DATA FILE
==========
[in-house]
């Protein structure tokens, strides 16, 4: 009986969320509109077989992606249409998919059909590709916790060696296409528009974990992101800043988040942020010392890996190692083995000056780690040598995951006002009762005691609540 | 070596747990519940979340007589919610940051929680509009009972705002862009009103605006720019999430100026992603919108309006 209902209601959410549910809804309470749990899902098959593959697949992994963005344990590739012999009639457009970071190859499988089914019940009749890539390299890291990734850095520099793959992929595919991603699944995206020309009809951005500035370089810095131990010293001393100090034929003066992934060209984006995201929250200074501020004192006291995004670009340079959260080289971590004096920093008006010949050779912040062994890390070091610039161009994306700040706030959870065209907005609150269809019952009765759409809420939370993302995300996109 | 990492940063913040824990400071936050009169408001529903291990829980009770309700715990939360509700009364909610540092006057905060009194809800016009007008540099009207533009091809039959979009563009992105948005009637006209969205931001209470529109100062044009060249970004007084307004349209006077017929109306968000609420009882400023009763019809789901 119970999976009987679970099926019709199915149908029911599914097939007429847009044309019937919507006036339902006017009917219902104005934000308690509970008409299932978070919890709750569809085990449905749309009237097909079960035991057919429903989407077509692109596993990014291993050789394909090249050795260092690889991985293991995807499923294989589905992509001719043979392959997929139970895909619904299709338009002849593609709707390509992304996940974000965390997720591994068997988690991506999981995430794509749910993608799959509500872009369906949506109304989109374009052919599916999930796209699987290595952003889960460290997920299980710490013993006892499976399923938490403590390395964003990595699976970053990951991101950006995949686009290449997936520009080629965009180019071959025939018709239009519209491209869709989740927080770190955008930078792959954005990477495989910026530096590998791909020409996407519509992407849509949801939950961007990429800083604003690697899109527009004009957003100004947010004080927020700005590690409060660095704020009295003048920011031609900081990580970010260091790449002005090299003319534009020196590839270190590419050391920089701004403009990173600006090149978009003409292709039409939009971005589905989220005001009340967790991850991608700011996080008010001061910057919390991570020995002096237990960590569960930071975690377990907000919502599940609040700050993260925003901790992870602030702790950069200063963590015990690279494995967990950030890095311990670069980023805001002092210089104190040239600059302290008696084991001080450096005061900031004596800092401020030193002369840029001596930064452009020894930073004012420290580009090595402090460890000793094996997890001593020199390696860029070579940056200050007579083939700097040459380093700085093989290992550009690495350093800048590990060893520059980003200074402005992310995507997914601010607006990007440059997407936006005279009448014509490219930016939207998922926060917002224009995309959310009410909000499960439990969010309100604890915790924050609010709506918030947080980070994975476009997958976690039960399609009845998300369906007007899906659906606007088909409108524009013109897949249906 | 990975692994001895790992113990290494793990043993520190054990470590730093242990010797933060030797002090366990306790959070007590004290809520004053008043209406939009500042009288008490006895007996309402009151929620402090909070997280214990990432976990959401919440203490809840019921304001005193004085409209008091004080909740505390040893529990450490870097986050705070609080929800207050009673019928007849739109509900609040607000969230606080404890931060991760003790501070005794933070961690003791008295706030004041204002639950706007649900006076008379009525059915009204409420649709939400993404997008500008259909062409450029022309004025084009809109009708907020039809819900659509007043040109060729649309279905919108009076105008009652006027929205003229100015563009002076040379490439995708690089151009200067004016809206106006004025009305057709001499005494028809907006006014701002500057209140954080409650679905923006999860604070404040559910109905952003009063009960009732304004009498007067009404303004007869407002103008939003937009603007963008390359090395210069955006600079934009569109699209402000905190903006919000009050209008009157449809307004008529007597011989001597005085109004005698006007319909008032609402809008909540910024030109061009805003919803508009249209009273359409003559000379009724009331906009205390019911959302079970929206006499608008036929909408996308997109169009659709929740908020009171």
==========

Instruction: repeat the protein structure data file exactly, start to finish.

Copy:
[in-house]
């Protein structure tokens, strides 16, 4: 009986969320509109077989992606249409998919059909590709916790060696296409528009974990992101800043988040942020010392890996190692083995000056780690040598995951006002009762005691609540 | 070596747990519940979340007589919610940051929680509009009972705002862009009103605006720019999430100026992603919108309006 209902209601959410549910809804309470749990899902098959593959697949992994963005344990590739012999009639457009970071190859499988089914019940009749890539390299890291990734850095520099793959992929595919991603699944995206020309009809951005500035370089810095131990010293001393100090034929003066992934060209984006995201929250200074501020004192006291995004670009340079959260080289971590004096920093008006010949050779912040062994890390070091610039161009994306700040706030959870065209907005609150269809019952009765759409809420939370993302995300996109 | 990492940063913040824990400071936050009169408001529903291990829980009770309700715990939360509700009364909610540092006057905060009194809800016009007008540099009207533009091809039959979009563009992105948005009637006209969205931001209470529109100062044009060249970004007084307004349209006077017929109306968000609420009882400023009763019809789901 119970999976009987679970099926019709199915149908029911599914097939007429847009044309019937919507006036339902006017009917219902104005934000308690509970008409299932978070919890709750569809085990449905749309009237097909079960035991057919429903989407077509692109596993990014291993050789394909090249050795260092690889991985293991995807499923294989589905992509001719043979392959997929139970895909619904299709338009002849593609709707390509992304996940974000965390997720591994068997988690991506999981995430794509749910993608799959509500872009369906949506109304989109374009052919599916999930796209699987290595952003889960460290997920299980710490013993006892499976399923938490403590390395964003990595699976970053990951991101950006995949686009290449997936520009080629965009180019071959025939018709239009519209491209869709989740927080770190955008930078792959954005990477495989910026530096590998791909020409996407519509992407849509949801939950961007990429800083604003690697899109527009004009957003100004947010004080927020700005590690409060660095704020009295003048920011031609900081990580970010260091790449002005090299003319534009020196590839270190590419050391920089701004403009990173600006090149978009003409292709039409939009971005589905989220005001009340967790991850991608700011996080008010001061910057919390991570020995002096237990960590569960930071975690377990907000919502599940609040700050993260925003901790992870602030702790950069200063963590015990690279494995967990950030890095311990670069980023805001002092210089104190040239600059302290008696084991001080450096005061900031004596800092401020030193002369840029001596930064452009020894930073004012420290580009090595402090460890000793094996997890001593020199390696860029070579940056200050007579083939700097040459380093700085093989290992550009690495350093800048590990060893520059980003200074402005992310995507997914601010607006990007440059997407936006005279009448014509490219930016939207998922926060917002224009995309959310009410909000499960439990969010309100604890915790924050609010709506918030947080980070994975476009997958976690039960399609009845998300369906007007899906659906606007088909409108524009013109897949249906 | 990975692994001895790992113990290494793990043993520190054990470590730093242990010797933060030797002090366990306790959070007590004290809520004053008043209406939009500042009288008490006895007996309402009151929620402090909070997280214990990432976990959401919440203490809840019921304001005193004085409209008091004080909740505390040893529990450490870097986050705070609080929800207050009673019928007849739109509900609040607000969230606080404890931060991760003790501070005794933070961690003791008295706030004041204002639950706007649900006076008379009525059915009204409420649709939400993404997008500008259909062409450029022309004025084009809109009708907020039809819900659509007043040109060729649309279905919108009076105008009652006027929205003229100015563009002076040379490439995708690089151009200067004016809206106006004025009305057709001499005494028809907006006014701002500057209140954080409650679905923006999860604070404040559910109905952003009063009960009732304004009498007067009404303004007869407002103008939003937009603007963008390359090395210069955006600079934009569109699209402000905190903006919000009050209008009157449809307004008529007597011989001597005085109004005698006007319909008032609402809008909540910024030109061009805003919803508009249209009273359409003559000379009724009331906009205390019911959302079970929206006499608008036929909408996308997109169009659709929740908020009171």